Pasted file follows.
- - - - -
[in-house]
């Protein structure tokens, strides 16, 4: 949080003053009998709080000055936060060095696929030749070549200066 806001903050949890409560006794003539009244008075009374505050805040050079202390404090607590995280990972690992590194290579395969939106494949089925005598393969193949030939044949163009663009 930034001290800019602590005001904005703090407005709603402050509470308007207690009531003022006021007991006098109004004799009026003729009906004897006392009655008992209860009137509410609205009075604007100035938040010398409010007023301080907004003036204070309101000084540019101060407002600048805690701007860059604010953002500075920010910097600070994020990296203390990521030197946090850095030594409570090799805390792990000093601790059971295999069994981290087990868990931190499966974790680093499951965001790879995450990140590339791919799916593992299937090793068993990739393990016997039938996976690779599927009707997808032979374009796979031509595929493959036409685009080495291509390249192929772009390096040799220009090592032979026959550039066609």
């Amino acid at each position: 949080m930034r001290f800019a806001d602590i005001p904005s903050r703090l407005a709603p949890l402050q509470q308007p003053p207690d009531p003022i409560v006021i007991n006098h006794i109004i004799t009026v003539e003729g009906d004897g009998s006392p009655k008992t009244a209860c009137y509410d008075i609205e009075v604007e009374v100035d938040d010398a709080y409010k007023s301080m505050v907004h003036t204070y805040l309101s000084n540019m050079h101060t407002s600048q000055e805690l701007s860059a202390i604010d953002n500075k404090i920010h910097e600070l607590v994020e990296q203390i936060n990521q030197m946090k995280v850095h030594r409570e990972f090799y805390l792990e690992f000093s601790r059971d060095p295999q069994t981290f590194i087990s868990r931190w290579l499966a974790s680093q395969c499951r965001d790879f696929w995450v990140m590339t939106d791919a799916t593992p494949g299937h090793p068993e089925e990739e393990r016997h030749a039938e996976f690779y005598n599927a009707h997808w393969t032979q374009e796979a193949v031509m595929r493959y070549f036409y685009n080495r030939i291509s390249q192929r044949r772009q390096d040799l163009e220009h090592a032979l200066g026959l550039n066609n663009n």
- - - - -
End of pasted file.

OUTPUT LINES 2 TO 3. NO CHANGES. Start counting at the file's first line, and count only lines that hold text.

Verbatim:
């Protein structure tokens, strides 16, 4: 949080003053009998709080000055936060060095696929030749070549200066 806001903050949890409560006794003539009244008075009374505050805040050079202390404090607590995280990972690992590194290579395969939106494949089925005598393969193949030939044949163009663009 930034001290800019602590005001904005703090407005709603402050509470308007207690009531003022006021007991006098109004004799009026003729009906004897006392009655008992209860009137509410609205009075604007100035938040010398409010007023301080907004003036204070309101000084540019101060407002600048805690701007860059604010953002500075920010910097600070994020990296203390990521030197946090850095030594409570090799805390792990000093601790059971295999069994981290087990868990931190499966974790680093499951965001790879995450990140590339791919799916593992299937090793068993990739393990016997039938996976690779599927009707997808032979374009796979031509595929493959036409685009080495291509390249192929772009390096040799220009090592032979026959550039066609």
């Amino acid at each position: 949080m930034r001290f800019a806001d602590i005001p904005s903050r703090l407005a709603p949890l402050q509470q308007p003053p207690d009531p003022i409560v006021i007991n006098h006794i109004i004799t009026v003539e003729g009906d004897g009998s006392p009655k008992t009244a209860c009137y509410d008075i609205e009075v604007e009374v100035d938040d010398a709080y409010k007023s301080m505050v907004h003036t204070y805040l309101s000084n540019m050079h101060t407002s600048q000055e805690l701007s860059a202390i604010d953002n500075k404090i920010h910097e600070l607590v994020e990296q203390i936060n990521q030197m946090k995280v850095h030594r409570e990972f090799y805390l792990e690992f000093s601790r059971d060095p295999q069994t981290f590194i087990s868990r931190w290579l499966a974790s680093q395969c499951r965001d790879f696929w995450v990140m590339t939106d791919a799916t593992p494949g299937h090793p068993e089925e990739e393990r016997h030749a039938e996976f690779y005598n599927a009707h997808w393969t032979q374009e796979a193949v031509m595929r493959y070549f036409y685009n080495r030939i291509s390249q192929r044949r772009q390096d040799l163009e220009h090592a032979l200066g026959l550039n066609n663009n």